Opinion – The Iranian Regime’s Future Post Soleimani

With the assassination of Major-General Qasem Soleimani, the vanguard of Iran’s military policy of asymmetric warfare, the person who is credited for expanding Iranian power in the whole of Middle-East, Iran has suffered a serious blow and the region will face repercussions for several years. Yet, the most important question is that whether setbacks such as this, and the resulting incidents such as the accidental downing of a civilian airliner, pose a threat to Iranian regime? For context, the Islamic Republic survived Saddam Hussein’s wrath for eight years during the Iran-Iraq War in the 1980s, endured student protests during the end of the twentieth century, overcame the Green Movement in 2009, has managed to protect its allies and itself from the Arab Spring uprisings from 2010 onwards, has been able to maintain a deterrence against western allies like Saudi Arabia and Israel and has played a key role in the conflict against ISIS. Most recently in 2019, it also brutally quelled a series of domestic protests which started against fuel price hikes but eventually grew into a threat to regime.

US officials have repeatedly debunked rumors against pursuing a regime change in Iran. Most recently US President Donald Trump confirmed that he too doesn’t seek a regime change. Yet, the United States has been eagerly waiting for the Islamic Regime to fail since 1979. a range of voices within the United States (including pro-Israel and pro-Saudi Arabian groups) have consistently advocated for regime change through military intervention. But, the United States military and civilian leadership knows that due to its size and military capabilities, regime change in Iran is a sustantial effort that would have serious repercussions across the region.

Iran, knowing that it will never be able to compete with the United States and its allies in conventional warfare, has set up a  systematized network of proxies in the region, for example Hashed-al-Shaabi, al-Badr organization, Kataib-Hezbollah, Islamic Jihad and via its support to Houthi rebels in Yemen and Hamas in Gaza Strip. These proxies were set up with an intention to create an axis of resistance and were a part of Iran’s doctrine of Forward Defence Policy to protect the only Shia-ruled country in the Sunni-dominated politics of Middle-East.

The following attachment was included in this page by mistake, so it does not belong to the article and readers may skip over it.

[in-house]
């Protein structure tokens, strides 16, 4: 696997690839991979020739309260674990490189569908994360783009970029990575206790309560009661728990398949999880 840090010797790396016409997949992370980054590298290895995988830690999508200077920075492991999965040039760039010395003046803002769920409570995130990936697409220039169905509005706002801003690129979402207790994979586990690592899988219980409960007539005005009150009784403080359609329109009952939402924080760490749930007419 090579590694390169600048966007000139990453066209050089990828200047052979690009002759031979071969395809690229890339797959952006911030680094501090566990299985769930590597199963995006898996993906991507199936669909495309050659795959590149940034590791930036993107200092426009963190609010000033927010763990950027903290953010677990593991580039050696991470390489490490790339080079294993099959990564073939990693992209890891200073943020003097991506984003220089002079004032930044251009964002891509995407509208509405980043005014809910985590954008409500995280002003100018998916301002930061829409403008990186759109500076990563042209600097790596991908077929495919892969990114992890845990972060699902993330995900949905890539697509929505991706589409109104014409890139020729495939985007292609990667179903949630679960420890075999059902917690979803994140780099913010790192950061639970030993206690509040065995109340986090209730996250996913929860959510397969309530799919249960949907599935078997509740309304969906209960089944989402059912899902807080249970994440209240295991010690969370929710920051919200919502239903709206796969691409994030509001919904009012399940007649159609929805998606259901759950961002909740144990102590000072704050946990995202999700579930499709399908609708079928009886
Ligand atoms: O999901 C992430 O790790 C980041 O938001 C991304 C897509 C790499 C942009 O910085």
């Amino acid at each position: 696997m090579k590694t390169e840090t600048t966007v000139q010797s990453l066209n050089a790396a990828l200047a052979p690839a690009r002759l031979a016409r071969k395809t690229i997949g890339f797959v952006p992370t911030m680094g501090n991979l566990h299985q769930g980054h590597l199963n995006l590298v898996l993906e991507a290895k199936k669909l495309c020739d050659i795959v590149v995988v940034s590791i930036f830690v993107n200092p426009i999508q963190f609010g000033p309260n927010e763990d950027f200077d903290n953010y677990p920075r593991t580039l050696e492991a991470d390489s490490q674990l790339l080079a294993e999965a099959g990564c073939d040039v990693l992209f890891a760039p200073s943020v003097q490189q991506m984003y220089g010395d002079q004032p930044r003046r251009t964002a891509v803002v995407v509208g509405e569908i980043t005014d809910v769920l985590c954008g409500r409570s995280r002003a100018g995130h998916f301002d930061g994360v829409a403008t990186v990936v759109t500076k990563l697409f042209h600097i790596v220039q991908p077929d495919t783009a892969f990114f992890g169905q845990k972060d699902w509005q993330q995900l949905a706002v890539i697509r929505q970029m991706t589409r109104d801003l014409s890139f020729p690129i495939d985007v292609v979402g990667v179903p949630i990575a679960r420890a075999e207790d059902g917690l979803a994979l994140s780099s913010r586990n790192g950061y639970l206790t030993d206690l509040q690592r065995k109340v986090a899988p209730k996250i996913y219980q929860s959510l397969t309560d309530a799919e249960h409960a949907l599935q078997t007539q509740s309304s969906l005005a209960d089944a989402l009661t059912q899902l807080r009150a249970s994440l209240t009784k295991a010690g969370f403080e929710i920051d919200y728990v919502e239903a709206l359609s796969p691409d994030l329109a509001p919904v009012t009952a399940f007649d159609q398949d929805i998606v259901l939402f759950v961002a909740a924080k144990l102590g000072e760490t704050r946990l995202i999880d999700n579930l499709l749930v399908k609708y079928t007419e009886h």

An example of the unpredicatable nature of Iran’s influence was witnessing Soleimani’s death uniting rival political factions – which seemed unbelievable. This may also indicate that words spoken by Trump, labelling the slain general as a ‘terrorist’ and comparing him with erstwhile ISIS commander Abu Bakr al-Baghdadi, were unwise.

The US should realize that Iran is not a typical nation state but a civilization state tracing its roots to the Persian Revolution, and that politics in Iran precede any modern nation state. As a Shia majority state, it has tendency to revere their martyrs. The Shias have always remembered the legacies of their martyred ancestors starting from Imam Ali. The killing of Soleimani has made him a martyr and has instilled a wave of nationalist pride among the Iranians.

This feeling of martyrdom was even witnessed during Iran-Iraq war when Iranians as young as 12-13 years of age were willing to conduct fidayeen attacks on Iraqi army for the sake of getting a place in paradise. The US invasion of Afghanistan and Iraq in the early 2000s, coupled with ongoing US presence in both countries has instilled fear and a new national pride among the Iranians thereby extending their support for the Iranian regime.

Additionally, the notion that economic sanctions will create a share of domestic problems like unemployment and inflation thereby tipping the balance in favor of regime change is baseless. Sanctions have been in effect for decades and have not had such a result.

There have been instances in the past where the Iranian leadership has bowed down due to external pressure like the release of US hostages in 1981 by Ayatollah Ruhollah Khomeini due to diplomatic isolation and economic backlash which the country faced. A recent example would be Hassan Rouhani’s administration coming to the negotiation table for the JCPOA nuclear agreement in 2015.

Revolutions typically meet their end sooner or later and the right strategy against Iran is not regime change but regime collapse which requires much more than imposing sanctions. It will involve a comprehensive and constant system of pressures, beyond economic sanctions so as to aggravate the internal problems so that the only resort left to the common masses is sabotaging the system, thereby undoing the regime. The recent accidental shooting down of a Ukrainian-bound passenger jet by Iran has fueled new protests in Iran and some observers have claimed that the regime is now at its most vulnerable point in its history. With thousands chanting “Death to the Dictator” in Tehran’s Azadi Square, this is indeed perhaps the most critical phase witnessed by the Regime.

Caught in a massive wave of protests, it is the perfect time for a transition of power in Iran but for maximum effect, this time, the United States should work on it in a peaceful manner unlike it did in Iraq and Afghanistan.

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